In reply to a question that has frequently been put to the writer, as to how much it would be necessary for a person to take out with him to commence as an agriculturist or sheep-farmer, on a moderate scale, his answer has been from 800 l. to 1000 l.; and after canvassing the subject of late with different individuals, who have been for several years in the colony, some agreeing with him, and others rating the requisite sum much higher, the writer would still adhere to that opinion; but the emigrant, to succeed with this sum, must begin at first in a careful way, and determine to put his own shoulder to the wheel, and consent to work with his own men, as well as to direct their labours. A fourth or fifth of the means of such a settler might be invested in articles that would sell well in the colony; as salt-pork, butter, American flour in casks (if cheap), some strong shoes and leather, hops, porter, &c. He should take for his own use wearing apparel for one or two years, calculating upon eight summer months and four winter months, and strong shoes for two or three years, with a good stock of flannel, and some mattresses;—also a plough, a small cart, a pair of harrows, and a few spades and shovels, some plain carpenter’s tools, axes, &c., and spare handles. If the emigrant last described intends to be a sheep-farmer, he should take out two or three Merino rams, and some sheep-dogs.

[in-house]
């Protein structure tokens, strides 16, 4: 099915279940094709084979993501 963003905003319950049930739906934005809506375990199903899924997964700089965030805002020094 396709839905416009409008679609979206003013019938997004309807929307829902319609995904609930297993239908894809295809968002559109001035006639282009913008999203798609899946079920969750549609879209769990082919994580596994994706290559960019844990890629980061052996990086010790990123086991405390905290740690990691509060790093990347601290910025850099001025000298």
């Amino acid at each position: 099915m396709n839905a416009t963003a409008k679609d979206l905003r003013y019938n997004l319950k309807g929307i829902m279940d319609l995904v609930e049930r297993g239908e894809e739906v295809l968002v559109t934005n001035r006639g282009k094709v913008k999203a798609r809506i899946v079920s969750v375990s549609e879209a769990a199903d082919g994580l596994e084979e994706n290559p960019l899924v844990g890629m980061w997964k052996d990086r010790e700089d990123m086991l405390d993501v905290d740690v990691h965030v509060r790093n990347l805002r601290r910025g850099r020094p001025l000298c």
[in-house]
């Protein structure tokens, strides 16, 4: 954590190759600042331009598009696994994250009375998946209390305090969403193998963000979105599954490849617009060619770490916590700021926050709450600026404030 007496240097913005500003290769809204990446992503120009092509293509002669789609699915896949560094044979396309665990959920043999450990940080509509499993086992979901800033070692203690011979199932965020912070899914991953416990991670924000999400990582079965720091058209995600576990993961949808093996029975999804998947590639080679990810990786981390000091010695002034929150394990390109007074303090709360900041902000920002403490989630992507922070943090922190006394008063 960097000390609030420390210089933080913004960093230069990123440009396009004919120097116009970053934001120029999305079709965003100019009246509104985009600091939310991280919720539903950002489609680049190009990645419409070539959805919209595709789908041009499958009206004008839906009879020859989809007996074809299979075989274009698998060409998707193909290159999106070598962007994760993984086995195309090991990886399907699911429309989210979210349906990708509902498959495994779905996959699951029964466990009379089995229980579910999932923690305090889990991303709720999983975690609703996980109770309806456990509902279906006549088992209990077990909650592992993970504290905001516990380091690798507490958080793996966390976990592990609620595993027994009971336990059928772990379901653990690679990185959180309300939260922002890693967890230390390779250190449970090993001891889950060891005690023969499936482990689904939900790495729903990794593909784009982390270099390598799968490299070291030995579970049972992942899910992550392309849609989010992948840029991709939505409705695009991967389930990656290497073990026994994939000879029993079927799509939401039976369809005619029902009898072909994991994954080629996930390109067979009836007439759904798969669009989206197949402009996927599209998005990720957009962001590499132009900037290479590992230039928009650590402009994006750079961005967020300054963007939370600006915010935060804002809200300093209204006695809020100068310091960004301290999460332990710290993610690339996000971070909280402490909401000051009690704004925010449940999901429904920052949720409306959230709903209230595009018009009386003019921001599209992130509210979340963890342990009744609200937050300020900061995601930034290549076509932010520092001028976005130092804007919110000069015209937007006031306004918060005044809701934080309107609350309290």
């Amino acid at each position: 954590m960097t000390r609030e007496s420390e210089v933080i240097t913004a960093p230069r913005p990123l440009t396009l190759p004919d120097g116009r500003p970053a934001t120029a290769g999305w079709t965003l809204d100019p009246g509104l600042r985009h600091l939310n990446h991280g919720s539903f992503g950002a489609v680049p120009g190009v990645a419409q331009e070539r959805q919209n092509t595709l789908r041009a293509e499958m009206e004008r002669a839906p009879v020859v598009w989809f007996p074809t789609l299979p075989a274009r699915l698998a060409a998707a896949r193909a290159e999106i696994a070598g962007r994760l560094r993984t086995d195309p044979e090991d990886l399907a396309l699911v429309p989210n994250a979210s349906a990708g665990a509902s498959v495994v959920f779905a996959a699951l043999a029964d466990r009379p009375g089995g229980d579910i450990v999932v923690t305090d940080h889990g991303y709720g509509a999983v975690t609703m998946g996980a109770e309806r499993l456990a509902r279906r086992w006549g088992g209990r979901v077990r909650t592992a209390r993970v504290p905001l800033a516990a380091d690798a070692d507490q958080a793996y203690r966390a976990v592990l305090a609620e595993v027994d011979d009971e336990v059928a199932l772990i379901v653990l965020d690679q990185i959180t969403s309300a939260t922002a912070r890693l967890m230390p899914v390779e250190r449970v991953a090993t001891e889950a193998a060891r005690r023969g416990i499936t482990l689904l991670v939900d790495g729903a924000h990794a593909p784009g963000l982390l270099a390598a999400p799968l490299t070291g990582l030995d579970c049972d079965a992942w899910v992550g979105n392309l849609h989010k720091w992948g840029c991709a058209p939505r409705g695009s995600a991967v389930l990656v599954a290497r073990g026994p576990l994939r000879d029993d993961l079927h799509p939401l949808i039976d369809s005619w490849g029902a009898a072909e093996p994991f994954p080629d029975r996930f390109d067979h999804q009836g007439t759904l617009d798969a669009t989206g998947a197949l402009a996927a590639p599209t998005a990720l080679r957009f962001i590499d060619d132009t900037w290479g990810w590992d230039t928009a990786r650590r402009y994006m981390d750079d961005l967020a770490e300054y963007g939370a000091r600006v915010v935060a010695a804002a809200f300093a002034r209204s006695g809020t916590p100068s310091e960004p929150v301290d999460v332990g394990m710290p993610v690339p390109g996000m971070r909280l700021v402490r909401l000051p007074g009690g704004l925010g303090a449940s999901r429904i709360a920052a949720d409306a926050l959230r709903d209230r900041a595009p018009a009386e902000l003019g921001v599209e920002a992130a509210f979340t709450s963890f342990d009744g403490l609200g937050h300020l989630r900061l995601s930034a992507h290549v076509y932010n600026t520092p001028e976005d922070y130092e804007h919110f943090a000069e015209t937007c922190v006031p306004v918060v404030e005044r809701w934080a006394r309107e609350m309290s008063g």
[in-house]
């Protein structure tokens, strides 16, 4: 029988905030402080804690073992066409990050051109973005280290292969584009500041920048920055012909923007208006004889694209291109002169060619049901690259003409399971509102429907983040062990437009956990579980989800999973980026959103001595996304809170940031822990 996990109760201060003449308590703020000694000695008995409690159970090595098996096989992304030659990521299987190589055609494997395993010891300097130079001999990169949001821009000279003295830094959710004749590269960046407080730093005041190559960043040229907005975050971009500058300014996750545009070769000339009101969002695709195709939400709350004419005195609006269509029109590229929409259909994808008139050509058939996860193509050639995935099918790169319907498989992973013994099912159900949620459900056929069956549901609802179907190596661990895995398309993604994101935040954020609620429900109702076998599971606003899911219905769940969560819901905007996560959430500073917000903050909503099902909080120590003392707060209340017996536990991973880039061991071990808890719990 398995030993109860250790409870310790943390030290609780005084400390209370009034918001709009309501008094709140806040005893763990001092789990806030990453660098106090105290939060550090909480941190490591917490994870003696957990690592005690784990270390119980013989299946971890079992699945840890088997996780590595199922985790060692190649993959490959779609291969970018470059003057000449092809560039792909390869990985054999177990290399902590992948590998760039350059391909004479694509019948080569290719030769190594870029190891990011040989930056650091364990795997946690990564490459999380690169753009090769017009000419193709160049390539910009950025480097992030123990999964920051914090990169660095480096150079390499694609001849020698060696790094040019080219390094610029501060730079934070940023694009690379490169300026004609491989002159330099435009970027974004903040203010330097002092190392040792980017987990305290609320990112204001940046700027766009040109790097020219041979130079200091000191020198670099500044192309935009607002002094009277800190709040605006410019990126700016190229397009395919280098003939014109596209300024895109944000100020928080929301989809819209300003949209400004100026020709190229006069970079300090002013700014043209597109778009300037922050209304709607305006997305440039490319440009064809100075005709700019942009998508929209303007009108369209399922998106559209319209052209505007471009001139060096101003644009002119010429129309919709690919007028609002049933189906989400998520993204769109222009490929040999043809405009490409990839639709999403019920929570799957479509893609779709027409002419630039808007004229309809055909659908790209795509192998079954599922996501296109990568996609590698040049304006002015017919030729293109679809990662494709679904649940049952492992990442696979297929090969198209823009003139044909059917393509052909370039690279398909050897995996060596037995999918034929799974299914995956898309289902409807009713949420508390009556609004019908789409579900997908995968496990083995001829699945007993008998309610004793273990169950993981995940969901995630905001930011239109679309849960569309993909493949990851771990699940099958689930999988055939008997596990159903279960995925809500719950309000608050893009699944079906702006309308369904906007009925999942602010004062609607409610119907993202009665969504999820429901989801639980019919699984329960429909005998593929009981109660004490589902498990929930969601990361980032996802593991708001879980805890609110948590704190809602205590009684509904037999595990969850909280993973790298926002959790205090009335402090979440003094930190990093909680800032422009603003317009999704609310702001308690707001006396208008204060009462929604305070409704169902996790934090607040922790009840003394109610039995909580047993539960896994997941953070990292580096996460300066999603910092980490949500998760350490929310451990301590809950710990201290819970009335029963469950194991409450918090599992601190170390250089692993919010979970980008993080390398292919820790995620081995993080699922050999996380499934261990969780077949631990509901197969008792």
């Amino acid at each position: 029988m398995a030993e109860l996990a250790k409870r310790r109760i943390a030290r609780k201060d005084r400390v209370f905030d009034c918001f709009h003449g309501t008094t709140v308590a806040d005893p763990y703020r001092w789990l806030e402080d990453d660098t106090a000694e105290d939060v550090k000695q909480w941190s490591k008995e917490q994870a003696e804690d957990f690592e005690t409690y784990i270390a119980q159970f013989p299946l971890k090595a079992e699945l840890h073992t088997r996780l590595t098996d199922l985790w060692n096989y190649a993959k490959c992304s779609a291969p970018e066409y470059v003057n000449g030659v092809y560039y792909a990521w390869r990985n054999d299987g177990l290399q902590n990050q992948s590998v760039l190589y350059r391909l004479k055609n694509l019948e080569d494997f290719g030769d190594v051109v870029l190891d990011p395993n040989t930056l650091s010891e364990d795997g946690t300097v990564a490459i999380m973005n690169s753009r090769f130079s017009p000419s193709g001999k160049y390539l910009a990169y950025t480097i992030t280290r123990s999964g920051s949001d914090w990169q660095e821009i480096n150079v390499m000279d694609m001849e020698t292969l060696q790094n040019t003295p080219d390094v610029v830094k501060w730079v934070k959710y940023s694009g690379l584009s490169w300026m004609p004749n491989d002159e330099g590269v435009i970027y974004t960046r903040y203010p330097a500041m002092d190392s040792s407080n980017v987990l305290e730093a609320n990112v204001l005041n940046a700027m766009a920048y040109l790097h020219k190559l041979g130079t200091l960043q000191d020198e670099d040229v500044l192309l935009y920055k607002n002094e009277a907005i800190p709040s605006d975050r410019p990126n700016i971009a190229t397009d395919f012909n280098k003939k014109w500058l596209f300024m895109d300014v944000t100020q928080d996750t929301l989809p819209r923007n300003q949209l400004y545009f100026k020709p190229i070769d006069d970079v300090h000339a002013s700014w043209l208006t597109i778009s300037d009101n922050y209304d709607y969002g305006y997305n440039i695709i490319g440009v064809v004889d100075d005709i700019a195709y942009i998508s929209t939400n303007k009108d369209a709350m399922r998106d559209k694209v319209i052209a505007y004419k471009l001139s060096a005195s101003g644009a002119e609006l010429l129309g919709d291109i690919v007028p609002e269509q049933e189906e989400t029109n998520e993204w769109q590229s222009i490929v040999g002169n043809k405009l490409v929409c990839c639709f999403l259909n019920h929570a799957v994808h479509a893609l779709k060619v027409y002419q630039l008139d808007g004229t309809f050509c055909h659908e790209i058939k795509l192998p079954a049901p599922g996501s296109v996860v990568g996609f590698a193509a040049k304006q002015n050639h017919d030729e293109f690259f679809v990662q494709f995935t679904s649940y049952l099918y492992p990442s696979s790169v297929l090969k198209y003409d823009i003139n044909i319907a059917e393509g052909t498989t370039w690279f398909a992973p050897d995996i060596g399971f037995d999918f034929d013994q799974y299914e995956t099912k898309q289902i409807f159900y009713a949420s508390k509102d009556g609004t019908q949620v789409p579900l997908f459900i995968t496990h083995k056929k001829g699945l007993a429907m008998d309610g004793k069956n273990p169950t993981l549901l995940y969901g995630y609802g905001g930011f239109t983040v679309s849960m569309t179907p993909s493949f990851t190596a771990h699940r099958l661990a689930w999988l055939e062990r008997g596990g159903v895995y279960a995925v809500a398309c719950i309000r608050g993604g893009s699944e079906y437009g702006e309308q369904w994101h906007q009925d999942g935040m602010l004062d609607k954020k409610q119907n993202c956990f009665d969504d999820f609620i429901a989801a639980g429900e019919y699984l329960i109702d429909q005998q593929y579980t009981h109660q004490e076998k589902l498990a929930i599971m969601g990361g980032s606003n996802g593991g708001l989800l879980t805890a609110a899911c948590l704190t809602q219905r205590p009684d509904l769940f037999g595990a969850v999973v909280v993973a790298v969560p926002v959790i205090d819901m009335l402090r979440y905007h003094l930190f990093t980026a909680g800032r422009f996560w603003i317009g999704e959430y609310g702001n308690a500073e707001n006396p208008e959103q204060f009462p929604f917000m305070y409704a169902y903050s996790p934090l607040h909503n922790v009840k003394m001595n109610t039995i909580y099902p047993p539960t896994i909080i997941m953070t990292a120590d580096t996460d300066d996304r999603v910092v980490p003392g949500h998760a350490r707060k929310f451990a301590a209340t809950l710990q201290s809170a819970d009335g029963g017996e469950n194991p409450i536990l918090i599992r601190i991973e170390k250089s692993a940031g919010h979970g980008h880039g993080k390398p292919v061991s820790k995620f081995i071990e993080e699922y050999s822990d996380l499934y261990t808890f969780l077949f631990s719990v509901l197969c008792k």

With respect to servants, the emigrant should have two men understanding arable and sheep farming, or what would be better, a married man, with one or two sons above the age of ten. Much of his comfort and success will depend on his servants; the settler therefore cannot be too scrupulous in his inquiry into their character for integrity, and fidelity to the masters with whom they have lived. It will be for the ultimate benefit, as well as comfort, of the emigrant that the terms of agreement he makes with his people be liberal; so that, on reaching the colony, they should not be excited to discontent by any great disproportion between their wages and the current rate in the colony. Letters from the settlement, addressed to the writer, and that come down to the 26th of January last, state, “there is no cause to complain of the now current price of agricultural labour; very good hands can be procured at 30 s. per month.” In addition to this, are the servants’ rations, which hitherto have cost more than the wages, but they may now be calculated at less. The entire cost of a shepherd has been from 60 l. to 70 l., owing to servants of this class, especially good ones, being scarce. The expense of taking out servants is about 20 l. each, and children one-third or one-half of that amount, according to their ages. The writer would not advise that the indenture should be for a longer period than three or at most four years, after which the servant would be at liberty to leave his master, or enter into a new agreement with him. In suggesting liberality in agreements entered into with servants, as good policy on the part of the emigrant, the writer would at the same time have it prospective, in order that every inducement should be held out to good conduct and fidelity. With this view the wages should be somewhat low for the first year, and increase step by step each succeeding year. The writer would recommend there being inserted in the indenture a clause to the effect that if, on completion of the period named therein, the servant has fulfilled his engagement to the satisfaction of his employer, the former should become entitled to a bonus of from thirty to fifty acres of good land. Should the servant choose then to retire on his land, the master would thus secure in him a valuable neighbour, to assist in harvest and at other seasons of need.